The aim of this study is to develop models to aid the decision to prolong dual antiplatelet therapy (DAPT) that requires balancing an individual patient’s potential benefits and harms.Methods and results
Using population-based electronic health records (EHRs) (CALIBER, England, 2000–10), of patients evaluated 1 year after acute myocardial infarction (MI), we developed (n = 12 694 patients) and validated (n = 5613) prognostic models for cardiovascular (cardiovascular death, MI or stroke) events and three different bleeding endpoints. We applied trial effect estimates to determine potential benefits and harms of DAPT and the net clinical benefit of individuals. Prognostic models for cardiovascular events (c-index: 0.75 (95% CI: 0.74, 0.77)) and bleeding (c index 0.72 (95% CI: 0.67, 0.77)) were well calibrated: 3-year risk of cardiovascular events was 16.5% overall (5.2% in the lowest- and 46.7% in the highest-risk individuals), while for major bleeding, it was 1.7% (0.3% in the lowest- and 5.4% in the highest-risk patients). For every 10 000 patients treated per year, we estimated 249 (95% CI: 228, 269) cardiovascular events prevented and 134 (95% CI: 87, 181) major bleeding events caused in the highest-risk patients, and 28 (95% CI: 19, 37) cardiovascular events prevented and 9 (95% CI: 0, 20) major bleeding events caused in the lowest-risk patients. There was a net clinical benefit of prolonged DAPT in 63–99% patients depending on how benefits and harms were weighted.Conclusion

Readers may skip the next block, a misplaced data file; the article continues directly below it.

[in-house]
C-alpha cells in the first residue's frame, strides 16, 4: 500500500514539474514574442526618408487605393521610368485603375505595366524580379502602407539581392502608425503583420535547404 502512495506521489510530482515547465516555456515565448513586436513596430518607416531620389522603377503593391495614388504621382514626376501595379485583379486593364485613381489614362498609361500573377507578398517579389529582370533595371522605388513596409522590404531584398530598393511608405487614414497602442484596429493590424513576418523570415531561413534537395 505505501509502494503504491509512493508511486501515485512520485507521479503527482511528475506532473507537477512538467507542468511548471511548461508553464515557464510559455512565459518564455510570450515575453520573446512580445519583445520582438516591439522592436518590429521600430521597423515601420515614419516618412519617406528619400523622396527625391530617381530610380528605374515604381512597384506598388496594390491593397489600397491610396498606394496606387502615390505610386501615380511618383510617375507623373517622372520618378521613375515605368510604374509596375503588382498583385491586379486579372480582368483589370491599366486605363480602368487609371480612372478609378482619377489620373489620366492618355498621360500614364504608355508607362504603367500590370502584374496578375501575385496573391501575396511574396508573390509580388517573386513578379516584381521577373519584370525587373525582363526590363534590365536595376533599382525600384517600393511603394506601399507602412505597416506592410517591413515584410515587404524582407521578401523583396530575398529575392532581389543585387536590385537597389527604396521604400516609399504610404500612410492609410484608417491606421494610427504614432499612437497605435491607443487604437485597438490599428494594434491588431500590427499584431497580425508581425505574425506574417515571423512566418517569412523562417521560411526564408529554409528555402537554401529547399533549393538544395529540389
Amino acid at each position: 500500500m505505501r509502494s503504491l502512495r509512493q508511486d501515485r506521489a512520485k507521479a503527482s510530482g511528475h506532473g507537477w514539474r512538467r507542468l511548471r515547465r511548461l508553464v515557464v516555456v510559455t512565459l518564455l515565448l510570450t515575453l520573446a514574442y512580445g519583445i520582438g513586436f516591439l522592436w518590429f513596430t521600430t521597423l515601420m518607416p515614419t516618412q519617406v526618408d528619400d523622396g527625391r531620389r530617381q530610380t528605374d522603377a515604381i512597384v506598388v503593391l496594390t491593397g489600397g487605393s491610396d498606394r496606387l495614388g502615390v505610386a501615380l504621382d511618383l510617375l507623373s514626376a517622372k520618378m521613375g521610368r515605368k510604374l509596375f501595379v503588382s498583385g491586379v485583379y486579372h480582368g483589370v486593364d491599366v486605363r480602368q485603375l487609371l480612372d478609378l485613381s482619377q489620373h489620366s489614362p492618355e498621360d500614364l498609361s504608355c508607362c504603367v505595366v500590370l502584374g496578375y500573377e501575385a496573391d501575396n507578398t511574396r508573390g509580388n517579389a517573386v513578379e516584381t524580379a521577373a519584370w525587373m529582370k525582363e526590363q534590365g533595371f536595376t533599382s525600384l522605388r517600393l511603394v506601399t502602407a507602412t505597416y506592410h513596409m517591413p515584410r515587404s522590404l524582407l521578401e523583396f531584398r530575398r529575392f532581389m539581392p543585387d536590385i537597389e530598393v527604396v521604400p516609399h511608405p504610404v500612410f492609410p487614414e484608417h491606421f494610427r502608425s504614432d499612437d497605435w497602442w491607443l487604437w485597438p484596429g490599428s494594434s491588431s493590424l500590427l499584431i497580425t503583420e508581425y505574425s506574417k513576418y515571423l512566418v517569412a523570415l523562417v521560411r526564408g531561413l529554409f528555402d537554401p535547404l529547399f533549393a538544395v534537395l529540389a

Prognostic models for cardiovascular events and bleeding using population-based EHRs may help to personalise decisions for prolonged DAPT 1-year following acute MI.